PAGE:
Once again in the battery rupture – Mackinac Center – Mackinac Center for Public Policy | CarTailz

Did Michigan administrators and legislators learn anything from the incredible public spending subsidizing battery manufacturers in the 2000s? It doesn’t seem so. Administrators have recommended handing out nearly $400 million in taxpayer dollars to new battery factories.

In 2008, Gov. Jennifer Granholm and the legislature couldn’t agree on much other than handing out more business subsidies. Michigan’s economy was struggling, but they responded to deep and far-reaching economic troubles by channeling taxpayers’ money to select corporations.

One proposed system was to give battery manufacturers refundable credits based on engineering, design and production rather than employment. The program passed with only three dissenting votes. Lawmakers increased the program fivefold over the next few years, approving $1.3 billion in subsidies for battery manufacturers.

Policy makers were excited at the prospect of adding more battery plants. “Through our diversification and education initiatives, we have laid a foundation for Michigan’s new economy,” said Granholm.

Administrators announced contracts with five companies to manufacture batteries. This was helped by President Obama’s stimulus packages, which provided at least $805.6 million for battery makers in Michigan. Electric car battery subsidies are an attractive technology for politicians, who can sell the effort as both green energy and jobs.

The problem is that there was no market for it. Two of the plants were never started. None of the others lived up to inflated expectations or changed the state. In fact, the legislature had not created a basis for the New Economy. Even today, with more electric vehicles sold than ever before, there are fewer battery manufacturing jobs in Michigan than rehab counseling jobs.

While there were no economic benefits, the costs were real. Lawmakers gave the companies $1.1 billion, on top of what the federal government lost in its efforts.

All in all it was a lot of money for little result.

The latest effort involves the battery plants of Gotion and Our Next Energy, with $375 million in cash for the two deals. Governor Whitmer is no less excited about what this means for the state than Granholm was.

“This is another historic day for Michigan this year,” Whitmer said in October, “as we continue to secure generational opportunities in our manufacturing and engineering work, build a sustainable economy and make key infrastructure improvements to support the state’s robust agricultural industry.” “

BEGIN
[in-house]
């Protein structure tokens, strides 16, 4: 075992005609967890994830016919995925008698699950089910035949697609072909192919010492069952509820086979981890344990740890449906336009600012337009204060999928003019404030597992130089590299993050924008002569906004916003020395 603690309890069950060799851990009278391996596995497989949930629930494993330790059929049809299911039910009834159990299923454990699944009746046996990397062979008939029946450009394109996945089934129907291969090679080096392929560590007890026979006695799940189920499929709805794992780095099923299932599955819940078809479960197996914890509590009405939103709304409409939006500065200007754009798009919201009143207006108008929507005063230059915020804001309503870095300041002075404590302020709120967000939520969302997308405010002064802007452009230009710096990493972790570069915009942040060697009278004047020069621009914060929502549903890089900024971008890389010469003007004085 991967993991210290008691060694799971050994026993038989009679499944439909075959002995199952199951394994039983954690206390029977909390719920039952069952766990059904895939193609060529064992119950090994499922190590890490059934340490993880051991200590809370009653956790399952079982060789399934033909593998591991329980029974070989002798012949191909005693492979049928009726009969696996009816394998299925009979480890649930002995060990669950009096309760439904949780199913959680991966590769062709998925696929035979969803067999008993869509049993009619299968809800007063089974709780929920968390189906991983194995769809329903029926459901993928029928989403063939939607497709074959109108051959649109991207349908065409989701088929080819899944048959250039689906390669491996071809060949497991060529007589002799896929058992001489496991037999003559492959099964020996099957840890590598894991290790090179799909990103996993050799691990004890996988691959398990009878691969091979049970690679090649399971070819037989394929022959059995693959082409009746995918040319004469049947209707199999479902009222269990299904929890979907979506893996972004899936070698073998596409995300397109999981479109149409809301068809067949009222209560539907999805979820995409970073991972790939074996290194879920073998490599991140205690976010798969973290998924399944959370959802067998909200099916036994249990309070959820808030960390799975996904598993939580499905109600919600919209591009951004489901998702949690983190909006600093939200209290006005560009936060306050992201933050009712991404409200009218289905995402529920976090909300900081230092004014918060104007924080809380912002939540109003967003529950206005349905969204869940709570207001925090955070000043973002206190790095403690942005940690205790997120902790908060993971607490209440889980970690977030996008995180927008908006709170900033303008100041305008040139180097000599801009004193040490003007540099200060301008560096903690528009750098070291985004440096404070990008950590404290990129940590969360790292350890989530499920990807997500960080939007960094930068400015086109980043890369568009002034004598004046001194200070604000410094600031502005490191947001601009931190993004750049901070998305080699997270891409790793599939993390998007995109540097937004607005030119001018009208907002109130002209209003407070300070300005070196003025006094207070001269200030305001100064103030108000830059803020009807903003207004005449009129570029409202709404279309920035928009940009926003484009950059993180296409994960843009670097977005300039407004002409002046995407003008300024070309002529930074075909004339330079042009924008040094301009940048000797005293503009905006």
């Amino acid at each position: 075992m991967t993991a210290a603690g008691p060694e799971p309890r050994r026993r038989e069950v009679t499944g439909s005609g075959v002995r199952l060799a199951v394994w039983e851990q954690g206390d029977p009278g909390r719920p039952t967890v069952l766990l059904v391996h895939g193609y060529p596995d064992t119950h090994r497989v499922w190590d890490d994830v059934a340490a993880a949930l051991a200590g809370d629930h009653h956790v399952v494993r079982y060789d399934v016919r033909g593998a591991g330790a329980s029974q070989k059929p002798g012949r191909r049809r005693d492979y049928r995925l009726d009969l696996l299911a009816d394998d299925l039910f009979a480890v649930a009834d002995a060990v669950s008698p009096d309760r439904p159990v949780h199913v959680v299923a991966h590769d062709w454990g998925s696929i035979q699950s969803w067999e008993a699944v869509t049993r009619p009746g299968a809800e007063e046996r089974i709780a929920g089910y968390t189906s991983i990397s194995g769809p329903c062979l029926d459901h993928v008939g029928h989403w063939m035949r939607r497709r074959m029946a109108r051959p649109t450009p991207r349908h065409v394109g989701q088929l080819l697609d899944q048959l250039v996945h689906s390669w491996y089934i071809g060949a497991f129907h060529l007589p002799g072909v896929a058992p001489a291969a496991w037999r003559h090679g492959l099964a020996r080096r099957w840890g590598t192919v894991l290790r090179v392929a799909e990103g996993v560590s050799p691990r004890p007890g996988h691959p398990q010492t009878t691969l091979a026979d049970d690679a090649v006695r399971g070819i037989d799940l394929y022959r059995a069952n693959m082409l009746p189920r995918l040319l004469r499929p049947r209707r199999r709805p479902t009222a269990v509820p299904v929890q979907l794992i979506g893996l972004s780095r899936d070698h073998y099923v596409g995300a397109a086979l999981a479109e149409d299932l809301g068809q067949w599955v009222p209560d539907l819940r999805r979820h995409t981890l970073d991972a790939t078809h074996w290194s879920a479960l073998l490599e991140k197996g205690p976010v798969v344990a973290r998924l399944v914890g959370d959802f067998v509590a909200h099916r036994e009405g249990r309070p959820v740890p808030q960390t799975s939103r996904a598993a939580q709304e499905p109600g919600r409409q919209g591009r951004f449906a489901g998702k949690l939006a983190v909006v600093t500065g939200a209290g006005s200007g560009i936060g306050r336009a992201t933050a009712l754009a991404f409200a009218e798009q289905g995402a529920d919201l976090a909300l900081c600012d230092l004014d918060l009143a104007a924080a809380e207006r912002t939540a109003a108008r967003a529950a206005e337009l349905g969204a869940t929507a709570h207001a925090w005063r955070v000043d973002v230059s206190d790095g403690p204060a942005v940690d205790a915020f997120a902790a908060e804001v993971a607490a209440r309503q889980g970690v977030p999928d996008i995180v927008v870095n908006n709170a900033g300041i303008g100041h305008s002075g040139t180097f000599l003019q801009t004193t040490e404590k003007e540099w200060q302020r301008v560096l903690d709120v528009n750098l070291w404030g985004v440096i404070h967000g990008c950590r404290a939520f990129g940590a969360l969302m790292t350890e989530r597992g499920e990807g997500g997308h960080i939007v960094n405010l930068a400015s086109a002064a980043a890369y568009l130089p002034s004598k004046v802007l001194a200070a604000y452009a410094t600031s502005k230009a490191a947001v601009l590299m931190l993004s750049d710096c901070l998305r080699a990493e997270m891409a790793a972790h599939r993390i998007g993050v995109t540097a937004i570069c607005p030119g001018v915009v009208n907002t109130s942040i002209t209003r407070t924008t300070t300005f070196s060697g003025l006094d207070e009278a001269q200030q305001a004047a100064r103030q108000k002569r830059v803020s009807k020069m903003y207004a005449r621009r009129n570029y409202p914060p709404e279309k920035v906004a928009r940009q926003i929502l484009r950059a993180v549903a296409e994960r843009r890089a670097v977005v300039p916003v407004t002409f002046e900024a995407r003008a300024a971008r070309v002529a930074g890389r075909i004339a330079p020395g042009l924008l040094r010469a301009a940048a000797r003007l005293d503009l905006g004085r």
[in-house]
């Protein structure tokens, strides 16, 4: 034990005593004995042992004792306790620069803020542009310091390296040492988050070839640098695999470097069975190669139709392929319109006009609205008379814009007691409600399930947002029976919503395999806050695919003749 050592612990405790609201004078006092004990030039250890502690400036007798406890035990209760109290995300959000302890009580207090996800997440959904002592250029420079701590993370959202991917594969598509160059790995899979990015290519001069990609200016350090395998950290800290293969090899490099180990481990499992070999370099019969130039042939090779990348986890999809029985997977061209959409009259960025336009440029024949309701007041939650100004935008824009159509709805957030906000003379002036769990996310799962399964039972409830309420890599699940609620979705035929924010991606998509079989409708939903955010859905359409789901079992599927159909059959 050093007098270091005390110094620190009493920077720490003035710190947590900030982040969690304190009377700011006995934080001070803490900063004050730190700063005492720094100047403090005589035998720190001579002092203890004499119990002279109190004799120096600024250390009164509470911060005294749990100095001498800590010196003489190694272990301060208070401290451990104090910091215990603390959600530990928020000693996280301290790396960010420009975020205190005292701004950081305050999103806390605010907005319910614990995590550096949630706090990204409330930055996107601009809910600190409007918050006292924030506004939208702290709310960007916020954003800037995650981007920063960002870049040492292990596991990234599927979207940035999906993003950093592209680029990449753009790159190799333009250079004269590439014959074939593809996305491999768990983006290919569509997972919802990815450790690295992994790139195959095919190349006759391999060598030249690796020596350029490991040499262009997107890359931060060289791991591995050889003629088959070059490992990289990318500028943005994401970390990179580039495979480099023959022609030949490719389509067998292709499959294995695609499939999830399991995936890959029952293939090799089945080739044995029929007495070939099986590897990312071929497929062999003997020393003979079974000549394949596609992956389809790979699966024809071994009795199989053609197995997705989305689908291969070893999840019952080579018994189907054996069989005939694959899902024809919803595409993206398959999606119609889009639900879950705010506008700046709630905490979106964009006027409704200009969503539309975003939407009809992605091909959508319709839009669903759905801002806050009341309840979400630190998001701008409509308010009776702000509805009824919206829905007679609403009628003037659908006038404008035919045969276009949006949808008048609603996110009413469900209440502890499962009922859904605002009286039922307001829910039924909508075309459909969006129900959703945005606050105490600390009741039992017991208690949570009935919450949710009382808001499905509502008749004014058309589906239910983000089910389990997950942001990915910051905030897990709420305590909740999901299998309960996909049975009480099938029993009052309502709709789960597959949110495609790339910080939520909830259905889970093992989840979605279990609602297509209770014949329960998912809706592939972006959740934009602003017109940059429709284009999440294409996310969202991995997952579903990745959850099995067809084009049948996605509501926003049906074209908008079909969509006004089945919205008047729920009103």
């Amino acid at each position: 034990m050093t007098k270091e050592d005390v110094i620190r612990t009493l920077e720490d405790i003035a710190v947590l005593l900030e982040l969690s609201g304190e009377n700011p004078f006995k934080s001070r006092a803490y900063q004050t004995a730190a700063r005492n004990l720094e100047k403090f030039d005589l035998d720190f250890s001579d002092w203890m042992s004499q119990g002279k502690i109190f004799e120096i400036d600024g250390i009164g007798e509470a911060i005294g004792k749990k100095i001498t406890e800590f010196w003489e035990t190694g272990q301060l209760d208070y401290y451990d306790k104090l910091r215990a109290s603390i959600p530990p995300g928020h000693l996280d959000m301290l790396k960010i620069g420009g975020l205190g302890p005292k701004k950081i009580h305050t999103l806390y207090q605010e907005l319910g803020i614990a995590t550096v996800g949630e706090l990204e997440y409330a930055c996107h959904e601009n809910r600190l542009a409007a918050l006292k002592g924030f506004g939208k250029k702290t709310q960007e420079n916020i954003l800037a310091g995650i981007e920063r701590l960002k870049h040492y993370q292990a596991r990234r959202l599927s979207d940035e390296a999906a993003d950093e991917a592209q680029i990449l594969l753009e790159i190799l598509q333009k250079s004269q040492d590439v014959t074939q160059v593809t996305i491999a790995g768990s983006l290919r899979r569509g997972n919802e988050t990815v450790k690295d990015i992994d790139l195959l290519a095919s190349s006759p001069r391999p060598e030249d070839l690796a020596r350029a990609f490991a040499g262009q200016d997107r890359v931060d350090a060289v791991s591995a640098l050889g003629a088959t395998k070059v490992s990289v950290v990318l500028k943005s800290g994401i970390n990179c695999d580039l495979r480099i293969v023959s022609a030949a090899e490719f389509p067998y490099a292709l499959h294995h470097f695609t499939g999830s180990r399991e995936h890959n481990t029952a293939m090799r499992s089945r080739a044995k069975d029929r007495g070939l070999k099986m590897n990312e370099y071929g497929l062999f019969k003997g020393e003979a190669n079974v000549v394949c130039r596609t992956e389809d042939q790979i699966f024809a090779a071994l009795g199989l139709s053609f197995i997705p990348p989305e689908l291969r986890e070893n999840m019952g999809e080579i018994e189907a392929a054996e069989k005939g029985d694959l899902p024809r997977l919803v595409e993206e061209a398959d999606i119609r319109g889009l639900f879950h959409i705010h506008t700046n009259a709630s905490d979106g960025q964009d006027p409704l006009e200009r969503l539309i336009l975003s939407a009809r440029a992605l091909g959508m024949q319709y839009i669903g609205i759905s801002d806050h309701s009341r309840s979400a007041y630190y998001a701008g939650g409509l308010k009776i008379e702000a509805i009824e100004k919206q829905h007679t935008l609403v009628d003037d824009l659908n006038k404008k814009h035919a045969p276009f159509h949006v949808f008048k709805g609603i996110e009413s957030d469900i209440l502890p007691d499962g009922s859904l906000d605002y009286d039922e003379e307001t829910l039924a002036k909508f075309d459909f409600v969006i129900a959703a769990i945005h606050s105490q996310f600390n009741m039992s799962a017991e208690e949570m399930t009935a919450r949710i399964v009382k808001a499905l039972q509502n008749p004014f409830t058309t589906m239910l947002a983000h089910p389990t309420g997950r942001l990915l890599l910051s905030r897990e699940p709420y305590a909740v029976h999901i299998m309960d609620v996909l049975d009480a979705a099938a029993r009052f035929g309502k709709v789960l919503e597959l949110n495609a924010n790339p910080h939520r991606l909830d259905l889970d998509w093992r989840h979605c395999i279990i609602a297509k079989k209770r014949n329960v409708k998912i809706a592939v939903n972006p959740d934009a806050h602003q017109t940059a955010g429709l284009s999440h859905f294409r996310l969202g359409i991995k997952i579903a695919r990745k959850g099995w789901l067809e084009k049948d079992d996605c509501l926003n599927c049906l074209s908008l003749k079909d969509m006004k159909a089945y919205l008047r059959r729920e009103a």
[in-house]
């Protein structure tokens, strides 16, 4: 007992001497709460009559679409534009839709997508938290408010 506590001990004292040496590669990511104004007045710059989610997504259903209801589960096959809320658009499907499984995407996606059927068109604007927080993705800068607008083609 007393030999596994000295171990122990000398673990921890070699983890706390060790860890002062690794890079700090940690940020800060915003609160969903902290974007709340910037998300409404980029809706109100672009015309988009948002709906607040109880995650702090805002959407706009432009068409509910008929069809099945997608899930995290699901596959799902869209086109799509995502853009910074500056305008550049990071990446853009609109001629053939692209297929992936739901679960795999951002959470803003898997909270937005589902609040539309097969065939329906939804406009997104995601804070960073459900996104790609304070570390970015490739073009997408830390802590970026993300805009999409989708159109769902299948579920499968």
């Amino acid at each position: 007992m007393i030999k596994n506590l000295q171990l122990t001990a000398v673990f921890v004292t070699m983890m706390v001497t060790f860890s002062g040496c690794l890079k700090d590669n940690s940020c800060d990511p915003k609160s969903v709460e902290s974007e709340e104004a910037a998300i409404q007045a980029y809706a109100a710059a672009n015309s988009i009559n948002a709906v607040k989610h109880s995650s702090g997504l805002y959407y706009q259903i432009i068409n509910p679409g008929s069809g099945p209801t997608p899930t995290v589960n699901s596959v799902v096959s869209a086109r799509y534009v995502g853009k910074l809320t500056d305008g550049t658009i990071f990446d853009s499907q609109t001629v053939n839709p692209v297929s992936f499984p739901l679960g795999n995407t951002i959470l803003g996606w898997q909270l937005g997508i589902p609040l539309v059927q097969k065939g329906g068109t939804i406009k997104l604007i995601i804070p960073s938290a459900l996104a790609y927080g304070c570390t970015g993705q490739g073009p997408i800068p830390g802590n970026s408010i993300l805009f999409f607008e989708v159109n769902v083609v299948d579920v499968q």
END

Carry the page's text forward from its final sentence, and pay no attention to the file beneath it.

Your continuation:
It doesn’t seem like the state’s failures will affect the latest deals. The companies get most of the money without having to hire employees. A shortage of jobs could mean the state getting some money back, but unless the company actually moves jobs out of state or closes its facility, Michigan taxpayers will have to wait until 2030 to get their money back. Last time, projects under-delivered to jobs but still cost taxpayers. This time, the state’s conditions prepare taxpayers for the same experience.

There’s a simple way to ensure that projects like this deliver the economic benefits promised by legislation and to avoid taxpayers being penalized when they don’t deliver. Projects should be judged by the economic standards of the state, not by those of the companies. If politicians want to boost state economic growth with subsidies, then success or failure should be measured by the state’s performance.

Economists use clever methods to tease out the effects of government subsidies. Some of them find positive results, most find negative results. None of them find great effects. But lawmakers say their deals matter to the state’s economic future.

If elected officials believe what they say, they would include their expected economic outcomes in the contracts. Taxpayers would not have to pay unless the projects did what the legislature required. They have a record for not delivering on job promises, so they should be clear about what they’re trying to achieve.


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